Ah, now this one holds a special place for me. Firstly, when I listened to new music as often as I did in my mid-teens, I was always happy to find that track on an album. The one that stuck in my head. The one I would rewind (yep, this was back when we used to make our own compilation tapes, a process I had to genuinely explain to my girlfriend) over and over to listen to just because the minutes that the song lasted weren’t enough. On Brave New World, this track was most definitely it. It starts well, builds up and then gets to the chorus, which is just perfect in itself. In fact, a much more recent memory of that chorus is when a group of friends and fellow rock fans were at Sheffield’s premier Rock Night Club, the Corporation, when this song was the latest to be blasted from the surrounding speakers. When it got to the chorus, damn near everyone…on the dance floor, at the bar, generally mulling about…raised their fists to the air and sang along. It was like the Church of Rock.
I will hope, my soul will fly,
So I will live forever.
Heart will die, my soul will fly,
And I will live forever
If there was one song on this album that was the sort to get people to raise their lighters in the air, it’s this one. It’s strong, has a beautiful melody, and it’s as anthemic as any song could be. It starts gently with Dickinson’s voice luring you in, and then suddenly the chorus hits. And when it does the hairs on your neck stand up. This song is the type that I may accidentally start singing along to on public transport. That’s a risk I need to point out if you’re going to listen to it. In fact the song should probably carry a warning.
I’ve only given notes on three of the ten tracks on this album, but these three alone are enough reason to own it, assuming you don’t already. These songs and the album they belong to set the tone that Maiden were back, and knew how to deliver what they had done at their best. Power, melody, and songs that made you quite happily embarrass yourself vocally on a bus. And for me personally, introduced me to a band who I would, in hindsight, have been sorry to have never discovered.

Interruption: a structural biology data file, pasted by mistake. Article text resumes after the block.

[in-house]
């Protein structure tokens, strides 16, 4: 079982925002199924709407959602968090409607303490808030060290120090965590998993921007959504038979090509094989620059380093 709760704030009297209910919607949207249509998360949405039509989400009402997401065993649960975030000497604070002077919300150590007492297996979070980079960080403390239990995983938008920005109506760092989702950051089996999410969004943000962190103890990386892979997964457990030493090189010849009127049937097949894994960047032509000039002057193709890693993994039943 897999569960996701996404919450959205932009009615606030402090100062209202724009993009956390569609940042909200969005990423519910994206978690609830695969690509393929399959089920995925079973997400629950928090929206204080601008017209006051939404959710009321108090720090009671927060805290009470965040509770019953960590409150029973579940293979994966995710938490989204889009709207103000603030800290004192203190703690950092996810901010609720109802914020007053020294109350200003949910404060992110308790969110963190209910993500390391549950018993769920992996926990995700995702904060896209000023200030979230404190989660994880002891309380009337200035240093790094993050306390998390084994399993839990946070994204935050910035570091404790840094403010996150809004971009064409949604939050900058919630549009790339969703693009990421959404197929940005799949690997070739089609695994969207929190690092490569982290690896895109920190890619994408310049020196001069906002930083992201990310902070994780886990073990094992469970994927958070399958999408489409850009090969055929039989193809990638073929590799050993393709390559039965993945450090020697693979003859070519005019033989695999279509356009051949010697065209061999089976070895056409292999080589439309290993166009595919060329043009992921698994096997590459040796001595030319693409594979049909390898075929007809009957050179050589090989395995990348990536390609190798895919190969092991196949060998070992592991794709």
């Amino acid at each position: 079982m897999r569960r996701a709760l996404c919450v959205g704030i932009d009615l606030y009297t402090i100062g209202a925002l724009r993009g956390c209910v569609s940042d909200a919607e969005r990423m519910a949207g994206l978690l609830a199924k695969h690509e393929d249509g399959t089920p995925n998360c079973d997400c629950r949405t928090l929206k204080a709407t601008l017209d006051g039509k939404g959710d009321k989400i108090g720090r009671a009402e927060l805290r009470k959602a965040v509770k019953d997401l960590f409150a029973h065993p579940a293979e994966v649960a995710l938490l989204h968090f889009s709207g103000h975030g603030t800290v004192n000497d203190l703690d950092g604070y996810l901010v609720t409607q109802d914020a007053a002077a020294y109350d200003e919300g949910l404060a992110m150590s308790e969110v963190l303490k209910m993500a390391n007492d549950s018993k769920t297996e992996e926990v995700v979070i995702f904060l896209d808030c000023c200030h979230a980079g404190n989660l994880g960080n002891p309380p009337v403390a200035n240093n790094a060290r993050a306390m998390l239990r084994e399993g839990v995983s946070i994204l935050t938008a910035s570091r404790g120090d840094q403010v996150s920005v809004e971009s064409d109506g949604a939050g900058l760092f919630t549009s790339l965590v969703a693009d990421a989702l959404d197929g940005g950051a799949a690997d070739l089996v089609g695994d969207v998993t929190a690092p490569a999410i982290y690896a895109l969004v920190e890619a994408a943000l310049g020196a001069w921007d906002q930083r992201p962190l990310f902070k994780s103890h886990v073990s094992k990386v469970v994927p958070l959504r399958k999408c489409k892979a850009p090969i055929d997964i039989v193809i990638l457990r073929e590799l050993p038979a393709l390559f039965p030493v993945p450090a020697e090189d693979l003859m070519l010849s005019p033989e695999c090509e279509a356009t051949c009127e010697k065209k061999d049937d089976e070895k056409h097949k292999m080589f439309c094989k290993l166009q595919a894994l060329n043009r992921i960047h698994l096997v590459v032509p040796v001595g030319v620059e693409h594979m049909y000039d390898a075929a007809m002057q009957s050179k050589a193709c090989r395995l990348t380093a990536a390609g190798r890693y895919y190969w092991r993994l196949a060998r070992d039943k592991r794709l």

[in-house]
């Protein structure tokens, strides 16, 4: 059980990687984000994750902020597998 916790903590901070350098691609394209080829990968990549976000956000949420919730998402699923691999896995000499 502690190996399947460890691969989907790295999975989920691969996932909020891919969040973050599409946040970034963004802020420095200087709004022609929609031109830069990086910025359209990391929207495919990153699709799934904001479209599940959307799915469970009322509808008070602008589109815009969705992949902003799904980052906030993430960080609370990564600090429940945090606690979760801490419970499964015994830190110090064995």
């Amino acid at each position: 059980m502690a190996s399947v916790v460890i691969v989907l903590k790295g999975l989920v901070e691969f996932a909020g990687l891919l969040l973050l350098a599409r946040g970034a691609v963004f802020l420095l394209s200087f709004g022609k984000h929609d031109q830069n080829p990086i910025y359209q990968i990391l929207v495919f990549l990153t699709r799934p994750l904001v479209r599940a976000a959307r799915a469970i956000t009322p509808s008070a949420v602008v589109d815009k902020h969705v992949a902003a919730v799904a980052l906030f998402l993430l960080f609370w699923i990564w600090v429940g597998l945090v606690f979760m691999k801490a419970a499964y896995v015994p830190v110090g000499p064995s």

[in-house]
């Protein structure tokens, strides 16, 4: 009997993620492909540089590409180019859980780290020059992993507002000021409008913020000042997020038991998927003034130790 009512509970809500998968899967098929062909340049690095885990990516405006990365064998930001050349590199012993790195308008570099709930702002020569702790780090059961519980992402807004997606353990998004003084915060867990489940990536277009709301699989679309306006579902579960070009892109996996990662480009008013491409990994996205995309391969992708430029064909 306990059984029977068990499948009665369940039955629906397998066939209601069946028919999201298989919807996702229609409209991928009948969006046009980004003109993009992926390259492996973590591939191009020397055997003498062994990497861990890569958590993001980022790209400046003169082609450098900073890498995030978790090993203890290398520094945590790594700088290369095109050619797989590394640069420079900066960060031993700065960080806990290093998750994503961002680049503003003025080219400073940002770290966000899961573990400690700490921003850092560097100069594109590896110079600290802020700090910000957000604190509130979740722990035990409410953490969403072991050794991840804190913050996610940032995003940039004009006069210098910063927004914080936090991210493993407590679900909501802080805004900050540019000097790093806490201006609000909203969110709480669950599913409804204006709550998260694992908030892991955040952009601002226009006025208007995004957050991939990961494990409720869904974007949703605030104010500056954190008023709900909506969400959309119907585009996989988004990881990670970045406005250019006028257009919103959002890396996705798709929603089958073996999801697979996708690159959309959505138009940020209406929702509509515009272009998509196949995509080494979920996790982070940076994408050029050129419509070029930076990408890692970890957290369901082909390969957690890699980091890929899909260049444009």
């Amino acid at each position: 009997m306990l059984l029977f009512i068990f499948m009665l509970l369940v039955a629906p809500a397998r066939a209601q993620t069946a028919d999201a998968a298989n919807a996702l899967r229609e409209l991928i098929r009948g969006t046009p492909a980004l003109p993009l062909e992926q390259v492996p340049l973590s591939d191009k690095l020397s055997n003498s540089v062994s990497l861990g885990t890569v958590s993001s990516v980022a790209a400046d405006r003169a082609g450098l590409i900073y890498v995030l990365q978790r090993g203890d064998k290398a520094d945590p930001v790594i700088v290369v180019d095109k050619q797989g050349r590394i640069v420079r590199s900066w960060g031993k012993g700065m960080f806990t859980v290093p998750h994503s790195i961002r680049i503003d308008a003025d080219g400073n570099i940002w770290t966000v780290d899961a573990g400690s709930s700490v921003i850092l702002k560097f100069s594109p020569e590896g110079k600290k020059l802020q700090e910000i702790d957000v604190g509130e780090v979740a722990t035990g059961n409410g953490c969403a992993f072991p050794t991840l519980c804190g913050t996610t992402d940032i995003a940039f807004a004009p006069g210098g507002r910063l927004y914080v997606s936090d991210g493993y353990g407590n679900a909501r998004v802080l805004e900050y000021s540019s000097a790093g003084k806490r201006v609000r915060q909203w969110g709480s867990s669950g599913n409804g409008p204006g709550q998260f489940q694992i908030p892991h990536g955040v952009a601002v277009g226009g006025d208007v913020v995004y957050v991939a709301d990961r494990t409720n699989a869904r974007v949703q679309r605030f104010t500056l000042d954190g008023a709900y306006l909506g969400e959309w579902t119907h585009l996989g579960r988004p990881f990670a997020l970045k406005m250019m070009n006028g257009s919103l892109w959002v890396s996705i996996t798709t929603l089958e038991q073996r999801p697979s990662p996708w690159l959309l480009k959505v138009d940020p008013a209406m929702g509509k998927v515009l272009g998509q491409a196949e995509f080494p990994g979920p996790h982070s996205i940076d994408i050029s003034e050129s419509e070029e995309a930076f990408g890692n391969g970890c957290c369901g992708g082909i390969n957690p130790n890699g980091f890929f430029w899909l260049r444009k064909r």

‘About the Author’
Lex H Jones is a British cross-genre author, horror fan and rock music enthusiast who lives in Sheffield. He has written articles for The Gingernuts of Horror on various subjects covering books, films videogames and music. When not working on his own writing, Lex also contributes to the proofing and editing process for other authors.
Lex’s first published book, Nick and Abe, is available for purchase from Amazon, Waterstones, and various other book sellers. The book tells the story of God and the Devil spending a year on Earth as mortal men, to see who has the most to learn about the world they created. Things don’t go as planned, however, and their newfound humanity forces them to re-evaluate their relationship with each other and maybe, just maybe, start to repair it.
Facebook author page: https://www.facebook.com/LexHJones/
Amazon link: http://www.amazon.co.uk/Nick-Abe-Lex-H-Jones/dp/190858694X/
Amazon US link: http://www.amazon.com/Nick-Abe-Lex-H-Jones/dp/190858694X/
Waterstones link: https://www.waterstones.com/book/nick-and-abe/lex-h-jones/9781908586940